trying to slow it down. Like in the design of an airplane wing, a high lift-to-drag ratio is essential in designing an efficient turbine blade. Turbine blades are twisted so they can always present an angle that takes advantage of the ideal lift-to-drag force ratio. See How Airplanes Work to learn more about lift, drag and the aerodynamics of an airfoil.

Aerodynamics is not the only design consideration at play in creating an effective wind turbine. Size matters -- the longer the turbine blades (and therefore the greater the diameter of the rotor), the more energy a turbine can capture from the wind and the greater the electricity-generating capacity. Generally speaking, doubling the rotor diameter produces a four-fold increase in energy output. In some cases, however, in a lower-wind-speed area, a smaller-diameter rotor can end up producing more energy than a larger rotor because with a smaller setup, it takes less wind power to spin the smaller generator, so the turbine can be running at full capacity almost all the time. Tower height is a major factor in production capacity, as well. The higher the turbine, the more energy it can capture because wind speeds increase with elevation increase -- ground friction and ground-level objects interrupt the flow of the wind. Scientists estimate a 12 percent increase in wind speed with each doubling of elevation

Classification Of wind Energy Conversion System:The classification of wind energy conversion systems are based on different orientation which are discussed below:

1. On the basis of axis of rotationa) Horizontal axis machinesb) Vertical axis machines

2. On the basis of size if machinea) Small scale (up to 2 KW)b) Medium scale(2-100 KW)c) Large scale (100 KW and up)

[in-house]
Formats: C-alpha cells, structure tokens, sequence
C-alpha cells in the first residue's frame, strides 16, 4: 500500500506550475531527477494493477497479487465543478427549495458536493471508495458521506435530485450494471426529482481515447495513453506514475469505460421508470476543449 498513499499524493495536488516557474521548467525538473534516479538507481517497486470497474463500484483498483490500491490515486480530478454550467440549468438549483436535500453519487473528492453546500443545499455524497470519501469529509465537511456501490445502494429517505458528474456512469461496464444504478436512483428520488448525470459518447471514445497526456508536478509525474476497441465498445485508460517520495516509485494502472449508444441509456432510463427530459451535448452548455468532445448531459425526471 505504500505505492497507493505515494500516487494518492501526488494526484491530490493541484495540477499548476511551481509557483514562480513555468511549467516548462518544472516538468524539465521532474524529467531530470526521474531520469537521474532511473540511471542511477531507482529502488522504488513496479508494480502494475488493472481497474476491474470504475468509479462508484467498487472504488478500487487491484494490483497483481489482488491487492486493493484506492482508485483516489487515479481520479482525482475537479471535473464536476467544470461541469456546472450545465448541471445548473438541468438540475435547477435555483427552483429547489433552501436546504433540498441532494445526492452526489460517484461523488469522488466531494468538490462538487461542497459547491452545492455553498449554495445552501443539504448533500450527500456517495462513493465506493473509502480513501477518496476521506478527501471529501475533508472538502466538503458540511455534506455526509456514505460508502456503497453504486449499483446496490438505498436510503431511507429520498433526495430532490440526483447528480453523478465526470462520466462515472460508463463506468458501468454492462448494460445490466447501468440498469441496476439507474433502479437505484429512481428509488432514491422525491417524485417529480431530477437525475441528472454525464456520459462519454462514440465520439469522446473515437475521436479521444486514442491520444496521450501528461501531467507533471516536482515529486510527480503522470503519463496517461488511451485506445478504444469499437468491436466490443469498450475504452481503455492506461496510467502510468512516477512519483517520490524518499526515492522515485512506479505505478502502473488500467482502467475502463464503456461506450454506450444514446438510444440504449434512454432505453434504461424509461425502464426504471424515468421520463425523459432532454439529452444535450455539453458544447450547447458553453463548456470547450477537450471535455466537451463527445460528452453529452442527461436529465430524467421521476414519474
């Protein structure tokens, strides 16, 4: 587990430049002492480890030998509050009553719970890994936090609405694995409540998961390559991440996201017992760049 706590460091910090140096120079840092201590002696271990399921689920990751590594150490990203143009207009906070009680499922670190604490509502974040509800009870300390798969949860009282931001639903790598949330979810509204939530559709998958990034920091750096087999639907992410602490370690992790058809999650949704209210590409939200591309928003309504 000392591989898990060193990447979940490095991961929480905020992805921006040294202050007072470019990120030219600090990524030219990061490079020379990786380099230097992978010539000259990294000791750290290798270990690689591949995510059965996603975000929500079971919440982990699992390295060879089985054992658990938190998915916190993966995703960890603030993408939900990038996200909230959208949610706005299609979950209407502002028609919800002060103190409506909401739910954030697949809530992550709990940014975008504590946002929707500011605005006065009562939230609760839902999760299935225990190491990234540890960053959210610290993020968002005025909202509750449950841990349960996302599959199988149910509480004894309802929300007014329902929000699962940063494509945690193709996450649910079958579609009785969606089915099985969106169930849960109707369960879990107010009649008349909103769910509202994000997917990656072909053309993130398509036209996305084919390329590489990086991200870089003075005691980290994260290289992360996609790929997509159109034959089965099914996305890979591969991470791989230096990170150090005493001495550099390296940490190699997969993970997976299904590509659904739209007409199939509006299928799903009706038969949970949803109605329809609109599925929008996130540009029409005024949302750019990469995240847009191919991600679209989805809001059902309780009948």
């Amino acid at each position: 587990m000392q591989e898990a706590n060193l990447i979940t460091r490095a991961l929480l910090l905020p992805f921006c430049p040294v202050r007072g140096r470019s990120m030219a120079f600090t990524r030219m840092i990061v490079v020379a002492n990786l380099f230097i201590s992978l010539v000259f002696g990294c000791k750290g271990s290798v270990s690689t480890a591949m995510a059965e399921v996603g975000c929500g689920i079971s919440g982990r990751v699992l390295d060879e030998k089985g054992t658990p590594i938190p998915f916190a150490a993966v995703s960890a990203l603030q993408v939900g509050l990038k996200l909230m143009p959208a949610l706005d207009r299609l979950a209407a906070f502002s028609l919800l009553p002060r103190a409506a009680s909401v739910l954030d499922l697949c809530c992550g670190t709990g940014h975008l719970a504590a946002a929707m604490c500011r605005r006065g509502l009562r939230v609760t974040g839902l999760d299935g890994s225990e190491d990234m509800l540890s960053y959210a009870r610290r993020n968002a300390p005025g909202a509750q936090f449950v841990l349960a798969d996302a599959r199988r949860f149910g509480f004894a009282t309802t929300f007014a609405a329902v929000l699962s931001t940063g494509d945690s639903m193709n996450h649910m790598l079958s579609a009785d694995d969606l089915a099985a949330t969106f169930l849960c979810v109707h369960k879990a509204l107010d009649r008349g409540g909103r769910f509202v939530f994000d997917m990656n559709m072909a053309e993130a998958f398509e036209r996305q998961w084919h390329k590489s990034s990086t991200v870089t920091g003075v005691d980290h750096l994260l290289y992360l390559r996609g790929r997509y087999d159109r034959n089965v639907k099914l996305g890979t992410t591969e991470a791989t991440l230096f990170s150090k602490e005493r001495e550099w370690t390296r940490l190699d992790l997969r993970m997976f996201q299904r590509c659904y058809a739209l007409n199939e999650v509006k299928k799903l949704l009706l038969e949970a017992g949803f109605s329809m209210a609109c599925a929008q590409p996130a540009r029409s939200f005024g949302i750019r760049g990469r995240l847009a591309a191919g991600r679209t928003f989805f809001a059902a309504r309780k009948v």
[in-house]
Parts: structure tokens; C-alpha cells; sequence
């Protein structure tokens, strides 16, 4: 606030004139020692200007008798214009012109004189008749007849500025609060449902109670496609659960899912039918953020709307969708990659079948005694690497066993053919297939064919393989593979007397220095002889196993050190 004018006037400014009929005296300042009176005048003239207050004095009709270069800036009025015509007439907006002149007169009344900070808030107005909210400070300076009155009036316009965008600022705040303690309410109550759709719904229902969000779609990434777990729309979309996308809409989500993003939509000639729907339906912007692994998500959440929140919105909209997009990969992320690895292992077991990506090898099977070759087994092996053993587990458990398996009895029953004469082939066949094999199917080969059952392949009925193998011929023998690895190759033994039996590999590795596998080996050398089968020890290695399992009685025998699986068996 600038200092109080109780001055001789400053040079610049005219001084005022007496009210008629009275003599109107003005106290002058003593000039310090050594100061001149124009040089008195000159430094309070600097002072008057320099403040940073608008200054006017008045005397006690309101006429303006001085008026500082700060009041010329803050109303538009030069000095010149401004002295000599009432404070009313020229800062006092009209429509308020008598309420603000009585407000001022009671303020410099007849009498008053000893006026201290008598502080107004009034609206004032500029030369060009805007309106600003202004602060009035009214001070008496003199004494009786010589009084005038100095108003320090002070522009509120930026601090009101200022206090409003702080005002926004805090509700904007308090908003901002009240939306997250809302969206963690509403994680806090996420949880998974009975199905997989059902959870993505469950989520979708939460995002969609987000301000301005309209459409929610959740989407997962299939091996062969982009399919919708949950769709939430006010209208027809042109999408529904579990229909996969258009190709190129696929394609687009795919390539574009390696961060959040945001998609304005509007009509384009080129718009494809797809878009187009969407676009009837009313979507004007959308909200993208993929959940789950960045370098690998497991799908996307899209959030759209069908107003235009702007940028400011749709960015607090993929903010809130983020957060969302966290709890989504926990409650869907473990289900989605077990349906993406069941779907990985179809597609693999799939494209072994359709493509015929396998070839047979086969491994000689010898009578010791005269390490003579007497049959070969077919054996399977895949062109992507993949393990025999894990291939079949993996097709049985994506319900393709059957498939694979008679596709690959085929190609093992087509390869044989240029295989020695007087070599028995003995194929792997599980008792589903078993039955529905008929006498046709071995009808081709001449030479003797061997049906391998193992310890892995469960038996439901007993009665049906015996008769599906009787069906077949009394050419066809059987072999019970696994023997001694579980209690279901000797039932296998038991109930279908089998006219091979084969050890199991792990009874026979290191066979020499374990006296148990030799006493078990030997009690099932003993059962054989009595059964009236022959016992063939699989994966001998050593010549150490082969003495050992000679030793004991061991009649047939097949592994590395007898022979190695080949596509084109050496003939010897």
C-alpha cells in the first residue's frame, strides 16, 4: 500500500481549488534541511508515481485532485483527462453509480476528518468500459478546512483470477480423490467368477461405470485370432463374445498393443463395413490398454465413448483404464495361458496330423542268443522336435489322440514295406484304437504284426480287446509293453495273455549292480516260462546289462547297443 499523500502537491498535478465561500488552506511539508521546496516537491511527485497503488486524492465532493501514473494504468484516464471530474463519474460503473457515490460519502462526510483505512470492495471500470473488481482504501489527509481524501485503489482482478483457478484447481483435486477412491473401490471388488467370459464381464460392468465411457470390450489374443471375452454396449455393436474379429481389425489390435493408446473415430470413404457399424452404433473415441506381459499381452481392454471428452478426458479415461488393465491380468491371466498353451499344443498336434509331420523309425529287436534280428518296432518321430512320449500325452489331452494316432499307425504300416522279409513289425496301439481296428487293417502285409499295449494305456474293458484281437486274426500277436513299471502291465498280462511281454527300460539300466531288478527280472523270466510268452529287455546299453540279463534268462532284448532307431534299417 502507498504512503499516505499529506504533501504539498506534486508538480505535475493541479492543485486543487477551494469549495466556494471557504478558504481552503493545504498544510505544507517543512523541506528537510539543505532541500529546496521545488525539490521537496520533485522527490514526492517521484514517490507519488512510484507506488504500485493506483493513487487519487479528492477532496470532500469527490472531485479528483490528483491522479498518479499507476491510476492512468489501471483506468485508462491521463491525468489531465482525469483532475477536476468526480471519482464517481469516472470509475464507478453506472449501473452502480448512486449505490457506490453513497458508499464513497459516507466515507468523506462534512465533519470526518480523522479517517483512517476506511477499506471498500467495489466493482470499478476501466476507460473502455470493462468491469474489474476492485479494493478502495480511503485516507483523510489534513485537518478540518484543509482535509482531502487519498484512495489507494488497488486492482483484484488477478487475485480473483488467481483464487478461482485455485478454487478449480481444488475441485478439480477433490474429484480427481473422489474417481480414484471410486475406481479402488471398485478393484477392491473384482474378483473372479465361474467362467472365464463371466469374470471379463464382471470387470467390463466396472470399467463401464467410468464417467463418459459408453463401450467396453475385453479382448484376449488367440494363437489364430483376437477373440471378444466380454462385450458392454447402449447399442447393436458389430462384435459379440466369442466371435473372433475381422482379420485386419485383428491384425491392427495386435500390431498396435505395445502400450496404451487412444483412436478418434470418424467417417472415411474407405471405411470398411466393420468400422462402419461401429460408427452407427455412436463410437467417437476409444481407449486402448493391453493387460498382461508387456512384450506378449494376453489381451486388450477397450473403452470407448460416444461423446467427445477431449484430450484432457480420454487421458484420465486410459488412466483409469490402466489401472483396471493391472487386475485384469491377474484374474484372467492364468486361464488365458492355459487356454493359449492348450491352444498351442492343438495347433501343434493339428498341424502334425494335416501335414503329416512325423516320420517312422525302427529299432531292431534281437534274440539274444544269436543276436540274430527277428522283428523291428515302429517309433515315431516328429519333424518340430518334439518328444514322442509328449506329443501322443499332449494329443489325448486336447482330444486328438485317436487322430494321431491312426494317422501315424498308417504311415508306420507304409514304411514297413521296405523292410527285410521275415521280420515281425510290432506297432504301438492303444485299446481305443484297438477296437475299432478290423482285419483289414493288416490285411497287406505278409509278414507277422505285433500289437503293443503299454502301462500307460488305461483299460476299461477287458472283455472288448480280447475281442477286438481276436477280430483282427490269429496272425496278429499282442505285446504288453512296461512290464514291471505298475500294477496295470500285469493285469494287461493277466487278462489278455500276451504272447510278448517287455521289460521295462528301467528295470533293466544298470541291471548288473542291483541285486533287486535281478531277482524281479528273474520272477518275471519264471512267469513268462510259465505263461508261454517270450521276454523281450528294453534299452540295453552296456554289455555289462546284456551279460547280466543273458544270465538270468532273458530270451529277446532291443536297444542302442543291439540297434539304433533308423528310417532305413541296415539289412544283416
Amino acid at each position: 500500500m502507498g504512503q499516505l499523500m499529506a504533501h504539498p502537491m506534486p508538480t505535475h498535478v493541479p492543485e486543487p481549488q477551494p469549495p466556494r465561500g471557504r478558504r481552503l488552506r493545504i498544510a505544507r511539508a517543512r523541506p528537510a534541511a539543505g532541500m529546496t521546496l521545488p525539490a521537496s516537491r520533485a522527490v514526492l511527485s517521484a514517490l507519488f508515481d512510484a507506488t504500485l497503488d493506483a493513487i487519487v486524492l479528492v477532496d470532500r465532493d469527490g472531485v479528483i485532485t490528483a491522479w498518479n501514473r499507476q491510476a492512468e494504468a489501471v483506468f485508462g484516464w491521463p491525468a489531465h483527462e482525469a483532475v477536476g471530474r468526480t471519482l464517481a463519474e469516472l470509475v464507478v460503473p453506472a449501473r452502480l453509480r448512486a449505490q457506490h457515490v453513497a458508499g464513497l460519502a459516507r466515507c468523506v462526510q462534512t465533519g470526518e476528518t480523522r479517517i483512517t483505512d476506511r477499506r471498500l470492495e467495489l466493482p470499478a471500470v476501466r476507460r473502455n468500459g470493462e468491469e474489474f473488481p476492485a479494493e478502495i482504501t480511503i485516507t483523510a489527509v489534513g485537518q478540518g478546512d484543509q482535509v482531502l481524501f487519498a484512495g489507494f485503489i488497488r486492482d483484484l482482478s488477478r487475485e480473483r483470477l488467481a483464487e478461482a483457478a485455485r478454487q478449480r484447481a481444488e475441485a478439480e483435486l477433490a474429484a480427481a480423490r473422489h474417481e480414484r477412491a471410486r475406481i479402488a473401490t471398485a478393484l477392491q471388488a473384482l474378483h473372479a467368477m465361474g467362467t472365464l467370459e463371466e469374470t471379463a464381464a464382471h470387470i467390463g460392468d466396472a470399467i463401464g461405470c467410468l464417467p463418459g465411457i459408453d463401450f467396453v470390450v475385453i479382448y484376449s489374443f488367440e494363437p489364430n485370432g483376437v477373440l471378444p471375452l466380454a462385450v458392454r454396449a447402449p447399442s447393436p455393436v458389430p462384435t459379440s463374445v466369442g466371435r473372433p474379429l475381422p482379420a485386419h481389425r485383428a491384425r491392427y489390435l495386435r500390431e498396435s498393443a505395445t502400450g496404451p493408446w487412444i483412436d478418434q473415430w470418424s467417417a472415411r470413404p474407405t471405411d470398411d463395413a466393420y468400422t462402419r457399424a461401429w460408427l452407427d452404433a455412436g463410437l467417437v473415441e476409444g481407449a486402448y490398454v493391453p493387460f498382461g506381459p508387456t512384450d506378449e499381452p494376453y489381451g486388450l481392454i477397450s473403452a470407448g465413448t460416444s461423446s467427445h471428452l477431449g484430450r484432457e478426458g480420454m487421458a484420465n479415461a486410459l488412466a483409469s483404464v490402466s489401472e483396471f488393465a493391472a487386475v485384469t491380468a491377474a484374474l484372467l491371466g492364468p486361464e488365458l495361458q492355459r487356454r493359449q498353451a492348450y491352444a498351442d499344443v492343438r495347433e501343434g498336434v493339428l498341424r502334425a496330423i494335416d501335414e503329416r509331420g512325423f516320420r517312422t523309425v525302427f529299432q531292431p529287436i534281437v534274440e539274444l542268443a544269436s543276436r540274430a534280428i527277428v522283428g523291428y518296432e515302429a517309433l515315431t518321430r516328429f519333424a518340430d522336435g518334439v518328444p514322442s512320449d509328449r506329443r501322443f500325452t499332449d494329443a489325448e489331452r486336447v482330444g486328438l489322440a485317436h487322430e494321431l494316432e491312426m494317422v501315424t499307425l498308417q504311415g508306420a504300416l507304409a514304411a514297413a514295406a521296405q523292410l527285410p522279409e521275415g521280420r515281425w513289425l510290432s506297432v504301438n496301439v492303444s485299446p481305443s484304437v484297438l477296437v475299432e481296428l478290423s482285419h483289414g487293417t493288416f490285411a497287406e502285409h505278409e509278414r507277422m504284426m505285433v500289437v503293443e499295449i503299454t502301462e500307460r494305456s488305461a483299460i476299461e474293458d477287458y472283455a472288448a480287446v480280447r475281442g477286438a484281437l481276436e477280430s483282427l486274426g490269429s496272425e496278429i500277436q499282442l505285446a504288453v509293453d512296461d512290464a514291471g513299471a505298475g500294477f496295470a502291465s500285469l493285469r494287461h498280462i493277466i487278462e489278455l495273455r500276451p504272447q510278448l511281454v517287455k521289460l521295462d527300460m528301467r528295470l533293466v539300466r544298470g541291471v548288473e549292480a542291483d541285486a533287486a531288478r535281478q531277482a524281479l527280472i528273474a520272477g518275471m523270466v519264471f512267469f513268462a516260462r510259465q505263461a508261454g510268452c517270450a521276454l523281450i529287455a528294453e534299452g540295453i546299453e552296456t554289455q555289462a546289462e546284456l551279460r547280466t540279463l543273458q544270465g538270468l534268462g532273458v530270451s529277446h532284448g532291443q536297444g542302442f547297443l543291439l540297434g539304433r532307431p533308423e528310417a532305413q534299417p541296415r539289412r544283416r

3. On the basis of output powera) DC Outputb) DC generatorc) Alternator rectifierd) AC Outpute) Variable frequency, variable or constant voltage ACf) Constant frequency, variable or constant voltage AC

4. On the basis of rotational Speeda) Constant speed with variable pitch bladesb) Nearly constant speed with fixed pitch bladesc) Variable speed with fixed pitch blades

5. On the basis of utilisation of outputa) Battery Storageb) Direct connection to an electromagnetic energy convertorc) Other form of storaged) Inter connection with conventional electricity utility grids.

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Horizontal-axis wind turbine (HAWT):A wind turbine in which the axis of the rotor's rotation is parallel to the wind stream and the ground. All grid-connected commercial wind turbines today are built with a propeller-type rotor on a horizontal axis (i.e. a horizontal main shaft). Most horizontal axis turbines built today are two- or three-bladed, although some have fewer or more blades. The purpose of the rotor is to convert the linear motion of the wind into rotational energy that can be used to drive a generator. The same basic principle is used in a modern water turbine, where the flow of water is parallel to the rotational axis of the turbine blades. 

The wind passes over both surfaces of the airfoil shaped blade but passes more rapidly over the longer (upper) side of the airfoil, thus creating a lower-pressure area above the airfoil. The pressure differential between top and bottom surfaces results in aerodynamic lift. In an aircraft wing, this force causes the airfoil to rise, lifting the aircraft off the ground. Since the blades of a wind turbine are constrained to move in a plane with the hub as its centre, the lift force causes rotation about the hub. In addition to the lift force, a drag force perpendicular to the lift force impedes rotor rotation. A prime objective in wind turbine design is for the blade to have a relatively high lift-to-drag ratio. This ratio can be varied along the length of the blade to optimize the turbine's energy output at various wind speeds. 

These may be single bladed, double bladed and multi bladed.

Most common design is the three-bladed turbine. The most important reason is the stability of the turbine. A rotor with an odd number of rotor blades (and at least three blades) can be considered to be similar to a disc when calculating the dynamic properties of the machine.

A rotor with an even number of blades will give stability problems for a machine with a stiff structure. The reason is that at the very moment when the uppermost blade bends backwards, because it gets the maximum power from the wind, the lowermost blade passes into the wind shade in front of the tower.